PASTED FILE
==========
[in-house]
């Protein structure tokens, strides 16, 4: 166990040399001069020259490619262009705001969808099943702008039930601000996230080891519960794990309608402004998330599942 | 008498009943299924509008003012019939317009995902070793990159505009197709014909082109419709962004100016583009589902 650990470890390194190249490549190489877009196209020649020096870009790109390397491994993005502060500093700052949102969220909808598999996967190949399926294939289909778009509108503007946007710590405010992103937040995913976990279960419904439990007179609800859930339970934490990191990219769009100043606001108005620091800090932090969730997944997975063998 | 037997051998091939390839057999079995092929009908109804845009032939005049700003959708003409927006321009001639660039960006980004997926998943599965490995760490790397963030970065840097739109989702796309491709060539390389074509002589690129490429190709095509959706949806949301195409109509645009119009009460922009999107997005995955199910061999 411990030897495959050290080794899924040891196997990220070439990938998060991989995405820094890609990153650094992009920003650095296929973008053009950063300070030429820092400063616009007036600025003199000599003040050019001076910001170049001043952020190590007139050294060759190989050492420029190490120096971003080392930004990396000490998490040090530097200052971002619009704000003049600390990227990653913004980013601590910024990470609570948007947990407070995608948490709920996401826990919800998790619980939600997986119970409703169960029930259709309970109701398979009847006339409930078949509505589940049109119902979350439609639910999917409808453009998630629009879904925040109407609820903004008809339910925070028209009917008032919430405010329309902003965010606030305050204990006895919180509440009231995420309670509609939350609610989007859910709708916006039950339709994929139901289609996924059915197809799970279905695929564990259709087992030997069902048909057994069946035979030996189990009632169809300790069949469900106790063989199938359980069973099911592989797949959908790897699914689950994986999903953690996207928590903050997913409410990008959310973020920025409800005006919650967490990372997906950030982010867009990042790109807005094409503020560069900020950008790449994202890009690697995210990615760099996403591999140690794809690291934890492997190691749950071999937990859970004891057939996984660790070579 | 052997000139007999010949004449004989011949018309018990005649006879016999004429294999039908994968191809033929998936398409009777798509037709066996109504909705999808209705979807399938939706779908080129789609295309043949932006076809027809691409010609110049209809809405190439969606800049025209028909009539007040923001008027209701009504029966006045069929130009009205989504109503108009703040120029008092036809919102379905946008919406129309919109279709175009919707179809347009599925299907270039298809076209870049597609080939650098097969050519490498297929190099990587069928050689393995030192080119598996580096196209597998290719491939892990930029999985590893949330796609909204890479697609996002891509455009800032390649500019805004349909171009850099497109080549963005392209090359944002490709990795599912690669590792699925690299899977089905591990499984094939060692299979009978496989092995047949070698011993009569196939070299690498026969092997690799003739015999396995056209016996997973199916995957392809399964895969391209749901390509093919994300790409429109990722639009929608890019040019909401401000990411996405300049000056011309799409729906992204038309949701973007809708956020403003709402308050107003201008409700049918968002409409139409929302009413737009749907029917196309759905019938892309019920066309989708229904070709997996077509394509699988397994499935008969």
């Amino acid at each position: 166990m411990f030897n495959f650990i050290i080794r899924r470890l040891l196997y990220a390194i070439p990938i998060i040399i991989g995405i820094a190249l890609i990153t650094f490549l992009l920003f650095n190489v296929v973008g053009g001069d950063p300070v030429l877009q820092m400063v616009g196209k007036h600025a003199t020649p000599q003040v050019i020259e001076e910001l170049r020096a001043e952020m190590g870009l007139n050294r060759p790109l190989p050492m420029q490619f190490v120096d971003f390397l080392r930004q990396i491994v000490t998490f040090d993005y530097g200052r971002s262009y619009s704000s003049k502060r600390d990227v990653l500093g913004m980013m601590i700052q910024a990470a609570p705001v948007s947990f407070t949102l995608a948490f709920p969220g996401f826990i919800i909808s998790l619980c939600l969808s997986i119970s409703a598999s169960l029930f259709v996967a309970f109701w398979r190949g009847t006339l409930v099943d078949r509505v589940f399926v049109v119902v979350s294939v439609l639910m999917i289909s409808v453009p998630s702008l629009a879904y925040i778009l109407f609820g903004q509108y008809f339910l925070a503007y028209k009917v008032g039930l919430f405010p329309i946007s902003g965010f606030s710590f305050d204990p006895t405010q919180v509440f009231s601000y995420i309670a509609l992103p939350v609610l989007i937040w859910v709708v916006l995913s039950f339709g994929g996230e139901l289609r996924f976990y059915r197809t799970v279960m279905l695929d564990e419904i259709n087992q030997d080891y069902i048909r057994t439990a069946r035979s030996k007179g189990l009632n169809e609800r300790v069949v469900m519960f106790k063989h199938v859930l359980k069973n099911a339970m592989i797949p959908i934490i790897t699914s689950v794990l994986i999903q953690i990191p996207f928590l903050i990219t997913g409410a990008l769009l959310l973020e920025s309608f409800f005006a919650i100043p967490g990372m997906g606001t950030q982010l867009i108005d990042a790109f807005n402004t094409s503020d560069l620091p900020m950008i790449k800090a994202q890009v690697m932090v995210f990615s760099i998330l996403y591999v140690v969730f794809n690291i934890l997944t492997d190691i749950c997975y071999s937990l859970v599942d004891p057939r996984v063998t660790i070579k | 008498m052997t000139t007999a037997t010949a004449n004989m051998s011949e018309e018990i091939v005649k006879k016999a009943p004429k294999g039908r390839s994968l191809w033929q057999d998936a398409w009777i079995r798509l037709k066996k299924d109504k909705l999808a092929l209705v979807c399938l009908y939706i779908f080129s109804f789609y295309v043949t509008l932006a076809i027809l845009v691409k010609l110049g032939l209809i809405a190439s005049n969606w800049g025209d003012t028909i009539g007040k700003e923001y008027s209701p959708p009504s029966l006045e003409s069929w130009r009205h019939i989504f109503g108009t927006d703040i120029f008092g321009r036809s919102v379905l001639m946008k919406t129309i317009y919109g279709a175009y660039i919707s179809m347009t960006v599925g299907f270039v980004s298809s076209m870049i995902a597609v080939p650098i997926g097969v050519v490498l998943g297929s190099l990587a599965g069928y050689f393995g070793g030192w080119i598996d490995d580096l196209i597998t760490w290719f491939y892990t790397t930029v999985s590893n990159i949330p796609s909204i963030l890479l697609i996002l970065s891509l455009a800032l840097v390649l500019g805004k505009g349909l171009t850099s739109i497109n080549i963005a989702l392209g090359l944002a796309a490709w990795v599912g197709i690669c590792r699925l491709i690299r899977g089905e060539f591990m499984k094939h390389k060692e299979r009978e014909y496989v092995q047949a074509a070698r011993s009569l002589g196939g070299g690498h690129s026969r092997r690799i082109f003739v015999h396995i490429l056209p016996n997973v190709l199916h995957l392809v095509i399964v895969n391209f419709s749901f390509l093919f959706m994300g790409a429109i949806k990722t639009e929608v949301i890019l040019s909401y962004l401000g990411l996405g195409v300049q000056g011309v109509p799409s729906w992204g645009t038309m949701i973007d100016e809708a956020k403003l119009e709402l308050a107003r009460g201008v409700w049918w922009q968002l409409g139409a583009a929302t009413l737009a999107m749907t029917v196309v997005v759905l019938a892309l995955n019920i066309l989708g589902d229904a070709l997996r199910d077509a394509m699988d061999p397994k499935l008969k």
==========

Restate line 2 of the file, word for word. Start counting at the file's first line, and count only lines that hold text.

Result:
């Protein structure tokens, strides 16, 4: 166990040399001069020259490619262009705001969808099943702008039930601000996230080891519960794990309608402004998330599942 | 008498009943299924509008003012019939317009995902070793990159505009197709014909082109419709962004100016583009589902 650990470890390194190249490549190489877009196209020649020096870009790109390397491994993005502060500093700052949102969220909808598999996967190949399926294939289909778009509108503007946007710590405010992103937040995913976990279960419904439990007179609800859930339970934490990191990219769009100043606001108005620091800090932090969730997944997975063998 | 037997051998091939390839057999079995092929009908109804845009032939005049700003959708003409927006321009001639660039960006980004997926998943599965490995760490790397963030970065840097739109989702796309491709060539390389074509002589690129490429190709095509959706949806949301195409109509645009119009009460922009999107997005995955199910061999 411990030897495959050290080794899924040891196997990220070439990938998060991989995405820094890609990153650094992009920003650095296929973008053009950063300070030429820092400063616009007036600025003199000599003040050019001076910001170049001043952020190590007139050294060759190989050492420029190490120096971003080392930004990396000490998490040090530097200052971002619009704000003049600390990227990653913004980013601590910024990470609570948007947990407070995608948490709920996401826990919800998790619980939600997986119970409703169960029930259709309970109701398979009847006339409930078949509505589940049109119902979350439609639910999917409808453009998630629009879904925040109407609820903004008809339910925070028209009917008032919430405010329309902003965010606030305050204990006895919180509440009231995420309670509609939350609610989007859910709708916006039950339709994929139901289609996924059915197809799970279905695929564990259709087992030997069902048909057994069946035979030996189990009632169809300790069949469900106790063989199938359980069973099911592989797949959908790897699914689950994986999903953690996207928590903050997913409410990008959310973020920025409800005006919650967490990372997906950030982010867009990042790109807005094409503020560069900020950008790449994202890009690697995210990615760099996403591999140690794809690291934890492997190691749950071999937990859970004891057939996984660790070579 | 052997000139007999010949004449004989011949018309018990005649006879016999004429294999039908994968191809033929998936398409009777798509037709066996109504909705999808209705979807399938939706779908080129789609295309043949932006076809027809691409010609110049209809809405190439969606800049025209028909009539007040923001008027209701009504029966006045069929130009009205989504109503108009703040120029008092036809919102379905946008919406129309919109279709175009919707179809347009599925299907270039298809076209870049597609080939650098097969050519490498297929190099990587069928050689393995030192080119598996580096196209597998290719491939892990930029999985590893949330796609909204890479697609996002891509455009800032390649500019805004349909171009850099497109080549963005392209090359944002490709990795599912690669590792699925690299899977089905591990499984094939060692299979009978496989092995047949070698011993009569196939070299690498026969092997690799003739015999396995056209016996997973199916995957392809399964895969391209749901390509093919994300790409429109990722639009929608890019040019909401401000990411996405300049000056011309799409729906992204038309949701973007809708956020403003709402308050107003201008409700049918968002409409139409929302009413737009749907029917196309759905019938892309019920066309989708229904070709997996077509394509699988397994499935008969």